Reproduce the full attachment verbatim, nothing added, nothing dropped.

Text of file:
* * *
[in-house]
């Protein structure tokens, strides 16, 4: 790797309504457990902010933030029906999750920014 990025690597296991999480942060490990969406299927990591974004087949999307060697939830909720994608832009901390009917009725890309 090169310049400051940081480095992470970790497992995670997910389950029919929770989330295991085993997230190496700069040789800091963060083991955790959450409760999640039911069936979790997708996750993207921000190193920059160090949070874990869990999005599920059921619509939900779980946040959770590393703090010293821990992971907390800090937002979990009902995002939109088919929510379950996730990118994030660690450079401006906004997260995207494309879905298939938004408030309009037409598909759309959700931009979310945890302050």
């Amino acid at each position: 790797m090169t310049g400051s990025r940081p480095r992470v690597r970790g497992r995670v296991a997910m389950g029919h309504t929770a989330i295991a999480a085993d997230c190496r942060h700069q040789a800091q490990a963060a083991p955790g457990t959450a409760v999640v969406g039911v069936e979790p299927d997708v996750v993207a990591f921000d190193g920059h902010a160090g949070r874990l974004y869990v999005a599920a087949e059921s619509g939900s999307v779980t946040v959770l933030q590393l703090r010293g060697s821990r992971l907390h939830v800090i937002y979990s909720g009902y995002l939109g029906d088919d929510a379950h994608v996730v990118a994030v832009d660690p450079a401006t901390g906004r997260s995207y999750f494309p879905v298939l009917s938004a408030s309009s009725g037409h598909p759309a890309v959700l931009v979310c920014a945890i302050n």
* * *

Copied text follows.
[in-house]
């Protein structure tokens, strides 16, 4: 790797309504457990902010933030029906999750920014 990025690597296991999480942060490990969406299927990591974004087949999307060697939830909720994608832009901390009917009725890309 090169310049400051940081480095992470970790497992995670997910389950029919929770989330295991085993997230190496700069040789800091963060083991955790959450409760999640039911069936979790997708996750993207921000190193920059160090949070874990869990999005599920059921619509939900779980946040959770590393703090010293821990992971907390800090937002979990009902995002939109088919929510379950996730990118994030660690450079401006906004997260995207494309879905298939938004408030309009037409598909759309959700931009979310945890302050």
């Amino acid at each position: 790797m090169t310049g400051s990025r940081p480095r992470v690597r970790g497992r995670v296991a997910m389950g029919h309504t929770a989330i295991a999480a085993d997230c190496r942060h700069q040789a800091q490990a963060a083991p955790g457990t959450a409760v999640v969406g039911v069936e979790p299927d997708v996750v993207a990591f921000d190193g920059h902010a160090g949070r874990l974004y869990v999005a599920a087949e059921s619509g939900s999307v779980t946040v959770l933030q590393l703090r010293g060697s821990r992971l907390h939830v800090i937002y979990s909720g009902y995002l939109g029906d088919d929510a379950h994608v996730v990118a994030v832009d660690p450079a401006t901390g906004r997260s995207y999750f494309p879905v298939l009917s938004a408030s309009s009725g037409h598909p759309a890309v959700l931009v979310c920014a945890i302050n």